Based on what you've said, it seems like QGIS might not be ending the transaction, but it could be something else entirely.
The easiest way to answer your question is to look at what postgres is doing. I'm assuming your postgres server is on Unix or Mac, because this won't work on windows.
First thing is look at what your postgres processes say they're doing:
% ps axw|grep postgres
You should see some lines that look like this:
19471 ? Ss 0:00 postgres: someuser somedatabase 192.168.0.1(33812) idle
That shows that username "someuser" is connected to database "somedatabase" from IP address 192.168.0.1 and port 33812. More importantly, it shows that the session is not doing anything – it's idle. That's fine.
However, if you see something like:
19471 ? Ss 0:00 postgres: someuser somedatabase 192.168.0.1(33812) INSERT
Then you know that the database is doing an INSERT for that session, you might also see "SELECT", "UPDATE", etc.. What you want to do is look for something that isn't quickly going away. If you have a session from your IP address that stays in non-idle mode, especially if it's doing a modification that could be problem.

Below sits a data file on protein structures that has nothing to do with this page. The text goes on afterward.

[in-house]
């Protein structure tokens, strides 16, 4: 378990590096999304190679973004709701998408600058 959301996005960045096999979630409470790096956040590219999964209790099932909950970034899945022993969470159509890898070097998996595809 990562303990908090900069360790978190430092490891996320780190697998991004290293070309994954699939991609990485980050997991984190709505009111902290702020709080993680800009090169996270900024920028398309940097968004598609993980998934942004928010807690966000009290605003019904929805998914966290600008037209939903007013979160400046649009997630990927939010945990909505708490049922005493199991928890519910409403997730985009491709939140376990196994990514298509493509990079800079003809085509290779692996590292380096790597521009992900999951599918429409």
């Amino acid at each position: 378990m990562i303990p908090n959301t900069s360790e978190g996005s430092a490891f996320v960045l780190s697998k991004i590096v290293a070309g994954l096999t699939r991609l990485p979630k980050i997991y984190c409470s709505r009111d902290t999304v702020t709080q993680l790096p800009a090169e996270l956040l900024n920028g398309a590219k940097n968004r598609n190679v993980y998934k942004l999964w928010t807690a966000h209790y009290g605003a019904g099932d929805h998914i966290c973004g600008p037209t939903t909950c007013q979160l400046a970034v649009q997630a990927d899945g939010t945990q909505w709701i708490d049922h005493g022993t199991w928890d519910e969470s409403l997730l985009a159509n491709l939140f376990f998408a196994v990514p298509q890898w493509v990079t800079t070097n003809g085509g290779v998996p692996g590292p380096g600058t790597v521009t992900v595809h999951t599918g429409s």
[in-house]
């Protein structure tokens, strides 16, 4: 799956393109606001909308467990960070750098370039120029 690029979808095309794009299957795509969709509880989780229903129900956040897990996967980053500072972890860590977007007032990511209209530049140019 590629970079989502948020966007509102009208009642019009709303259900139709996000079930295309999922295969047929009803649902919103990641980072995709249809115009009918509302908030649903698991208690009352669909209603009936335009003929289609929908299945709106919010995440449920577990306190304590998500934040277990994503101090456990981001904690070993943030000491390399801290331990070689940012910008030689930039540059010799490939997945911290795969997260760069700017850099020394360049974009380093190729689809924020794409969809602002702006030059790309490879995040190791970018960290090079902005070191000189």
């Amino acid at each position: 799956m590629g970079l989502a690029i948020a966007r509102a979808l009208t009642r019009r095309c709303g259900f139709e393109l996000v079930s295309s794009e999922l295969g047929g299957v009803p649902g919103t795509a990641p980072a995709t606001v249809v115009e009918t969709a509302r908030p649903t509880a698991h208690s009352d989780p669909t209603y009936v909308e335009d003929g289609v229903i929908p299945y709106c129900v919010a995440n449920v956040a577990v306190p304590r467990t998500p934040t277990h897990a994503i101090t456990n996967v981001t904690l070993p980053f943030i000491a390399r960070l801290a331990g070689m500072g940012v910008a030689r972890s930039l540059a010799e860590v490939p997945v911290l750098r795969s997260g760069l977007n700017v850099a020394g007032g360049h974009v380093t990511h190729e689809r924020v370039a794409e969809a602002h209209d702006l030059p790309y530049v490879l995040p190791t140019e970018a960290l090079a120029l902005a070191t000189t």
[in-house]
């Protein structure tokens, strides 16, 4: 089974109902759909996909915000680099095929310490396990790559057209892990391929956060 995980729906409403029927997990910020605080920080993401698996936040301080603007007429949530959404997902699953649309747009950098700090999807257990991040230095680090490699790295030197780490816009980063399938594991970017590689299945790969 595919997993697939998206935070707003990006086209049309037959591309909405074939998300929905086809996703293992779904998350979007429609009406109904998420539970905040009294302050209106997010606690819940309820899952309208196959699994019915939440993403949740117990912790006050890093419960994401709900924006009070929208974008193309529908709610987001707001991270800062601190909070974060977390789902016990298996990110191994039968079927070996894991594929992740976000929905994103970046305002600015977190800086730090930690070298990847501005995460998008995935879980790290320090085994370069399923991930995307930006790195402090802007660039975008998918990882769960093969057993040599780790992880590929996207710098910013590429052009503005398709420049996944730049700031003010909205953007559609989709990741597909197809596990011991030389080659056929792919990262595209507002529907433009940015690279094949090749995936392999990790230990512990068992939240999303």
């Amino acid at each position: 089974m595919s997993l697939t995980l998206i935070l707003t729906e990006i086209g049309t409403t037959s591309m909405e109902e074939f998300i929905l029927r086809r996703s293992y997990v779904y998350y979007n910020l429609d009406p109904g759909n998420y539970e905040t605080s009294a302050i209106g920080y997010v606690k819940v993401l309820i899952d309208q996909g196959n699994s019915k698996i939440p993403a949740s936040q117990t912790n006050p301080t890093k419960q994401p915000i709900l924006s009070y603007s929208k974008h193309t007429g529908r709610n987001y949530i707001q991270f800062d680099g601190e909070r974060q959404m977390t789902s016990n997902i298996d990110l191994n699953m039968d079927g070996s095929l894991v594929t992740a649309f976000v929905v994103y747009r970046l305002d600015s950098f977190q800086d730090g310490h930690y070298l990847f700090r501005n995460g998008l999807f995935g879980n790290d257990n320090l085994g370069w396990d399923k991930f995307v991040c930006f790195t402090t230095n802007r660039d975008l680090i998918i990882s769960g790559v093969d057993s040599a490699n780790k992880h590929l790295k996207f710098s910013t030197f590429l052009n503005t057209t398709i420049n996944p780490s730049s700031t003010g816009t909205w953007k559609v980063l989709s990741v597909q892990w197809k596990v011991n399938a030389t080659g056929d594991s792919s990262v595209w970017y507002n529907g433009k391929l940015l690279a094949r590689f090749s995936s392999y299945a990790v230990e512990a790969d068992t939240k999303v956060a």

Another thing you might see is "idle in transaction" – if that persists for a while, then that's very bad and probably indicative of a bug in the client application. That means it has started a transaction, done something, then not ended the transaction, which could block all other access to a table or tables.
If this method doesn't tell you anything, you can start digging deeper. The first place would be to make sure that statement logging is enabled on your postgres server, and then look at the logs it generates and see if anything "funny" is going on. See: http://www.postgresql.org/docs/current/static/runtime-config-logging.html You'll probably want
log_statement = all enabled, at least temporarily.
There's more you can do, but this is a good place to start.